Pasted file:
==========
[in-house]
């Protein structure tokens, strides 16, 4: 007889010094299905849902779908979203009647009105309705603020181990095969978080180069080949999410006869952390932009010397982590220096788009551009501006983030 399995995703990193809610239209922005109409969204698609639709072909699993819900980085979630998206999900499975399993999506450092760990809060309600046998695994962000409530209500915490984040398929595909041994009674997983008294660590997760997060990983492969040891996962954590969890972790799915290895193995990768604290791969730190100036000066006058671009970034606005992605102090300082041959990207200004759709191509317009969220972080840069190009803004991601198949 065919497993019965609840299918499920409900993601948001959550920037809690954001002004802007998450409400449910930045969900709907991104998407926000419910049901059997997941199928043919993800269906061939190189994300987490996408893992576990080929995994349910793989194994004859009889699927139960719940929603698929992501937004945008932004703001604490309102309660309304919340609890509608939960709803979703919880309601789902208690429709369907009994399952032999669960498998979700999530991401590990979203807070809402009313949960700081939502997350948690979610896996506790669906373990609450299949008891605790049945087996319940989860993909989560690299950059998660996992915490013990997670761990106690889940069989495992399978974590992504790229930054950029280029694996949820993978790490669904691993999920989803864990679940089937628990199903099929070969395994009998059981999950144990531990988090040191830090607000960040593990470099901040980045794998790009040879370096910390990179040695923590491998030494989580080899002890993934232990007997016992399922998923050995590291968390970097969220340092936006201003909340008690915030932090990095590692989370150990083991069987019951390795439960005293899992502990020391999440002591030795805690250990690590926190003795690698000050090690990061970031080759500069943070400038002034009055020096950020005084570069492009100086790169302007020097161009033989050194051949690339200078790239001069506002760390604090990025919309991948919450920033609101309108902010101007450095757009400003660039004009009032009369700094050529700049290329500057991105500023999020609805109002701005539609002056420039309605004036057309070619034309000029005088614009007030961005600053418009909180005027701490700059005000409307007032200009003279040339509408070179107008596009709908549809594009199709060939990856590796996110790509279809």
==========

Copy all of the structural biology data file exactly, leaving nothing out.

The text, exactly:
[in-house]
């Protein structure tokens, strides 16, 4: 007889010094299905849902779908979203009647009105309705603020181990095969978080180069080949999410006869952390932009010397982590220096788009551009501006983030 399995995703990193809610239209922005109409969204698609639709072909699993819900980085979630998206999900499975399993999506450092760990809060309600046998695994962000409530209500915490984040398929595909041994009674997983008294660590997760997060990983492969040891996962954590969890972790799915290895193995990768604290791969730190100036000066006058671009970034606005992605102090300082041959990207200004759709191509317009969220972080840069190009803004991601198949 065919497993019965609840299918499920409900993601948001959550920037809690954001002004802007998450409400449910930045969900709907991104998407926000419910049901059997997941199928043919993800269906061939190189994300987490996408893992576990080929995994349910793989194994004859009889699927139960719940929603698929992501937004945008932004703001604490309102309660309304919340609890509608939960709803979703919880309601789902208690429709369907009994399952032999669960498998979700999530991401590990979203807070809402009313949960700081939502997350948690979610896996506790669906373990609450299949008891605790049945087996319940989860993909989560690299950059998660996992915490013990997670761990106690889940069989495992399978974590992504790229930054950029280029694996949820993978790490669904691993999920989803864990679940089937628990199903099929070969395994009998059981999950144990531990988090040191830090607000960040593990470099901040980045794998790009040879370096910390990179040695923590491998030494989580080899002890993934232990007997016992399922998923050995590291968390970097969220340092936006201003909340008690915030932090990095590692989370150990083991069987019951390795439960005293899992502990020391999440002591030795805690250990690590926190003795690698000050090690990061970031080759500069943070400038002034009055020096950020005084570069492009100086790169302007020097161009033989050194051949690339200078790239001069506002760390604090990025919309991948919450920033609101309108902010101007450095757009400003660039004009009032009369700094050529700049290329500057991105500023999020609805109002701005539609002056420039309605004036057309070619034309000029005088614009007030961005600053418009909180005027701490700059005000409307007032200009003279040339509408070179107008596009709908549809594009199709060939990856590796996110790509279809």